Novak Djokovic said facing Rafael Nadal for the 58th time on Friday, with a place in the French Open final on the line, will be “a great battle” against his “biggest ever rival”.
Djokovic secured the eagerly-awaited clash when he reached his 40th Grand Slam semi-final with a 6-3, 6-2, 6-7 (5/7), 7-5 win over Italy’s Matteo Berrettini.
It will be his 11th appearance in the last-four in Paris where he was champion in 2016.
Nadal, the 13-time winner, beat Argentina’s Diego Schwartzman 6-3, 4-6, 6-4, 6-0 to make the semi-finals for the 14th time.
He will be playing in his 35th Slam semi.
“I’ll probably pick Rafa as the biggest rival I’ve ever had in my career,” said world number one Djokovic.
“The anticipation for the match against him, any match, any surface, any occasion, is always different from any other.
“Let’s have a great battle.”
Although Djokovic has the edge at 29-28 in their overall rivalry stretching back 15 years, Nadal enjoys a 7-1 record in their French Open meetings and is 19-7 overall on clay.
Djokovic’s last win over the Spanish star on a clay court was in Rome five years ago.
Nadal’s record in Paris now stands at 105 wins against just two losses.
One of those defeats, however, was at the hands of Djokovic in 2015.
‘Release of emotions’
With Djokovic’s quarter-final extending beyond the national 11pm curfew, play was halted for around 20 minutes at 3-2 in the fourth set so that 5,000 fans could be funnelled out of Court Philippe Chatrier.
Djokovic eventually claimed the match on a third match point in the 12th game but only after he kicked out at an advertising board in frustration at missing the first two.
His scream into the humid night air told of his relief as his bid to win a 19th Grand Slam and be the first man in more than 50 years to claim all four majors twice stayed on course.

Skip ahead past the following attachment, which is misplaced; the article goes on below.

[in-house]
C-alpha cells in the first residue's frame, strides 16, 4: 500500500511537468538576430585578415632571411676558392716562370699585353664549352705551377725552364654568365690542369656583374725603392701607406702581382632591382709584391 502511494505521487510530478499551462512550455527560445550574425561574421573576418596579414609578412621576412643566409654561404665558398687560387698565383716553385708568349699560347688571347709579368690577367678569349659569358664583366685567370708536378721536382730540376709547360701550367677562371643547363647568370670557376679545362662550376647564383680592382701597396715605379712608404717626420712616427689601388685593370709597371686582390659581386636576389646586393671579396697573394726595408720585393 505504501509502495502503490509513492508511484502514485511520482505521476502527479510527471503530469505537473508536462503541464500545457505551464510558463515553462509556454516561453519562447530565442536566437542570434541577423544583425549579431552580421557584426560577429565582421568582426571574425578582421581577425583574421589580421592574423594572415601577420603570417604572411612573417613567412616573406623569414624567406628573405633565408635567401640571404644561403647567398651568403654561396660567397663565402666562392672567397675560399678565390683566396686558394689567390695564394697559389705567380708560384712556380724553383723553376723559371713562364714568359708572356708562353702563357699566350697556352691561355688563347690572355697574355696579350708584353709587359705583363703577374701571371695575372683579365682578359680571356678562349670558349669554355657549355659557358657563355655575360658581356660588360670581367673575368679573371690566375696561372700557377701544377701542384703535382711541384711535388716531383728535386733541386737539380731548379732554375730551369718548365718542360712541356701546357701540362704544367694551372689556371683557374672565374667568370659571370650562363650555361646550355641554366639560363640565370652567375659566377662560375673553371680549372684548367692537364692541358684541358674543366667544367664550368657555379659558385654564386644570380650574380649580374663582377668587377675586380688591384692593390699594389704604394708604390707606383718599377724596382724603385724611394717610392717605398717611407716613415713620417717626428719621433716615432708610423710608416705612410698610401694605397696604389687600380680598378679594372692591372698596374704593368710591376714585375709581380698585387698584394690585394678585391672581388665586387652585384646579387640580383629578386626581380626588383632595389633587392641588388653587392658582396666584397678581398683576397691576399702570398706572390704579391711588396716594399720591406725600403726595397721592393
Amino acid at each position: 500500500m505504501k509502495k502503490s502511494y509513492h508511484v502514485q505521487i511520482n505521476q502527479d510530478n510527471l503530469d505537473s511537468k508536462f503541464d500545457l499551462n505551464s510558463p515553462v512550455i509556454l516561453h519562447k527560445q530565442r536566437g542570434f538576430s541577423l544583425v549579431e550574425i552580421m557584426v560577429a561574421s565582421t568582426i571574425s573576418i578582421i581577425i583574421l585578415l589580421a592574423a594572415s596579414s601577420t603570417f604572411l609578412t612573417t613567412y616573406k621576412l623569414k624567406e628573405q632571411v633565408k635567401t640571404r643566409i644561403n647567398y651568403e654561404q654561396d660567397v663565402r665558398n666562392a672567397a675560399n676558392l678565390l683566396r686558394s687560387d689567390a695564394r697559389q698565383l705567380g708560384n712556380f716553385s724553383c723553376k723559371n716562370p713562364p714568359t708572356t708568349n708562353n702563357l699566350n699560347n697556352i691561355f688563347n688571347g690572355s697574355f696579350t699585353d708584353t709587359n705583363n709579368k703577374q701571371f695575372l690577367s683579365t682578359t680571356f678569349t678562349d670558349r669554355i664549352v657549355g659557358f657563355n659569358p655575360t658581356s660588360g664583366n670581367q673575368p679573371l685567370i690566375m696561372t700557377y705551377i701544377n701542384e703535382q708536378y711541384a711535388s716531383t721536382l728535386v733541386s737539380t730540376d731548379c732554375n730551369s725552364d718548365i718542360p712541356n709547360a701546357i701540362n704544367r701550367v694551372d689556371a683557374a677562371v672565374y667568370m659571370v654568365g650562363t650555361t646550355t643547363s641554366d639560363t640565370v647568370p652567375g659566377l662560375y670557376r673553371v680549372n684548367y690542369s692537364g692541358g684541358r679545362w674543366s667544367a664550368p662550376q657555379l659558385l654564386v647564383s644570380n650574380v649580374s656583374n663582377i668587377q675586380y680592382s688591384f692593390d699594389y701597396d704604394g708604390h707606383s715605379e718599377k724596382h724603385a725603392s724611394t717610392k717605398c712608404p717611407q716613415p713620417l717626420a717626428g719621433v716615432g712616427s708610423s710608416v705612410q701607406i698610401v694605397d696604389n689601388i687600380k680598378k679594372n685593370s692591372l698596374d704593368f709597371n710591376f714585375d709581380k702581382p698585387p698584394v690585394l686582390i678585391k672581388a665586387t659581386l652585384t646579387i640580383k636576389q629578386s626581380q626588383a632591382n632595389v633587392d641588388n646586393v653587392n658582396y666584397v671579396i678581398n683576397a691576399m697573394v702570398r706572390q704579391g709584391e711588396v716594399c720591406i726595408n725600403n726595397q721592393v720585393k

“It was a release of all the emotions I had kept inside me,” said Djokovic who hit 44 winners and saved all three break points he faced against the Italian.
“After all the fans left and the little break it wasn’t easy to find rhythm. It was really a very difficult match for me.”
He added: “It was a great battle against a player who serves well and is powerful. Maybe I could have finished on the tie break, but I’m happy to have won.”
Nadal also has a landmark in view in Paris.
If he gets to Sunday’s final and wins, he would secure a record-setting 21st major, edging ahead of Roger Federer in the all-time race.
Wednesday’s night session was the 10th and last at this year’s tournament but was the first to allow in fans after the 9pm Covid-19 curfew was pushed back to 11pm.
The previous nine sessions were played in an empty Court Philippe Chatrier, not a good look for streaming giant Amazon who had secured the broadcast rights.
“I thought the atmosphere was Davis Cup like, to be honest,” said Djokovic.
“It was a lot of fans involved, every single point cheering, screaming. Just electric atmosphere out there.
“I’m happy that I had that experience of playing in front of the crowd in the night session.”